Psionic items of the 1360s DR behaved much like regular magical items, yet they did not register as such to traditional divinations. Hence, they were sometimes known as "not-magical items" by puzzled mages at a loss to identify them. Nevertheless, divinations designed specially to identify psionic emanations could did work on them. Many magical items could be duplicated in function by a psionic item. A psionic item could also be enchanted as a magical item, with no clash or interference. However, if the magic was activated by mental command, thanks to the innate intelligence, the item could well activate itself.
The most notable psionicists belonged to the powerful illithid race, who had the nickname "mind flayers", owing to their considerable psionic powers, and appetite for brain matter. Illithid communities possessed a communal intelligence.
Few members of any other race besides aboleths and duergar were psionicists, and they tended to be less powerful than illithids. Notable non-illithid psionicists included the members of the fallen drow House Oblodra, of which only Kimmuriel Oblodra survived, and the half-fiend son of Mephistopheles, Magadon.
As psionic talent arose only rarely, in some lands the psionically gifted tended to gather around a critical individual. Others banded together to provide a needed service or to work toward tolerance and ultimately acceptance. Many psionic groups were found among the duergar. Nevertheless, psionic organizations were often mistakenly considered to be orders of mages devoted to divination, enchantment, or some other school of magic. Many were small, reclusive, close-lipped about their activities, and even outright secretive. While psionic organizations were uncommon in Faerûn, a few did exist:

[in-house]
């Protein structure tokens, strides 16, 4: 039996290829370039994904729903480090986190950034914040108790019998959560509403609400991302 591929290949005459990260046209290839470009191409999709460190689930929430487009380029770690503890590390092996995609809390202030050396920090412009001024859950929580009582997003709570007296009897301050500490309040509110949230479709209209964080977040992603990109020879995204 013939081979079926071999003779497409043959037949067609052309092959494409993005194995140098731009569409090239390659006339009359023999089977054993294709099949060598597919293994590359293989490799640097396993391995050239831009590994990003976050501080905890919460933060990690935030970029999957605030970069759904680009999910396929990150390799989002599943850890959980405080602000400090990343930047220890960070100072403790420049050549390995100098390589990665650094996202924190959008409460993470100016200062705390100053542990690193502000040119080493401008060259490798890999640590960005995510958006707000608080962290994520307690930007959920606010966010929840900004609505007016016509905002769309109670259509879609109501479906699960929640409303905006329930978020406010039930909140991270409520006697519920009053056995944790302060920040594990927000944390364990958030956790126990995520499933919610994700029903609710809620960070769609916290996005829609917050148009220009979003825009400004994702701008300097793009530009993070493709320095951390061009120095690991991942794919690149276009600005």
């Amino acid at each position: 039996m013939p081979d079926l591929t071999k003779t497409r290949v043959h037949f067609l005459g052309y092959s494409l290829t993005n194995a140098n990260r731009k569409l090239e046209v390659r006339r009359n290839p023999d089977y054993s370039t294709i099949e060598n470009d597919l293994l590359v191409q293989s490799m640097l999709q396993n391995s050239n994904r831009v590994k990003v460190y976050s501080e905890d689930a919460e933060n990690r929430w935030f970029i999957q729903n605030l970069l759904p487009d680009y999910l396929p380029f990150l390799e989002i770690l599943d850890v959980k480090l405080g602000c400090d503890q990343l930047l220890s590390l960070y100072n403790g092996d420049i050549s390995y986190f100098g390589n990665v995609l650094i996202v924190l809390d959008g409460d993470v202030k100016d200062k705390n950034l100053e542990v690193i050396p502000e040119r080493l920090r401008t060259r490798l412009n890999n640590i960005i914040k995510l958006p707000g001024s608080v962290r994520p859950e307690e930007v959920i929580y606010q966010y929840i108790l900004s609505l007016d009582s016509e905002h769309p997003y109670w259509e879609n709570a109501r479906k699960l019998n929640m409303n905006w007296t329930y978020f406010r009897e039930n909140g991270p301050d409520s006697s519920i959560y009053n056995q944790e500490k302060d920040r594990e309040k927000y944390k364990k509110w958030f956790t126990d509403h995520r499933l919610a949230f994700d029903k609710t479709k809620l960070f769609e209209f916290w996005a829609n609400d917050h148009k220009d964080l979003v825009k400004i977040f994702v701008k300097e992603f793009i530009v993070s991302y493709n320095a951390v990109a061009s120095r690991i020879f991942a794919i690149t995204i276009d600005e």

- The Kaliesh'erai: an association of elves based in Evereska
- Stray Thoughts: an adventuring company based in Sembia and led by the human wilder Jacenelle Traen
- The Forak-Erach-Naek: a group of duergar soulknife/assassins based in the Underdark
- The College of the Eclipse: a society dedicated to the advancement of psionic abilities based in Riatavin in Tethyr
- The Hall of Mental Splendor: a group of psionic mercenary spies based in Skullport and led by the human psion Vhondryl
- The Destroyers, a mercenary company specialized in mundane, magical, and psionic artillery.
- The Order of the Bladewright: a unit of soulknives devoted to the protection of the Boy King Imbrar II of Impiltur.
Jhaamdath, located in the south of Faerûn, was ruled by powerful human psionicists. It existed between -5800 DR and -255 DR, when it became under the control of the tyrannical emperor Dharien who was a threat to the elves of Nikerymath. As a kind of vengeance for their crimes against the wood and its inhabitants, the high magi of the elves unleashed a gargantuan tidal wave and destroyed the whole realm.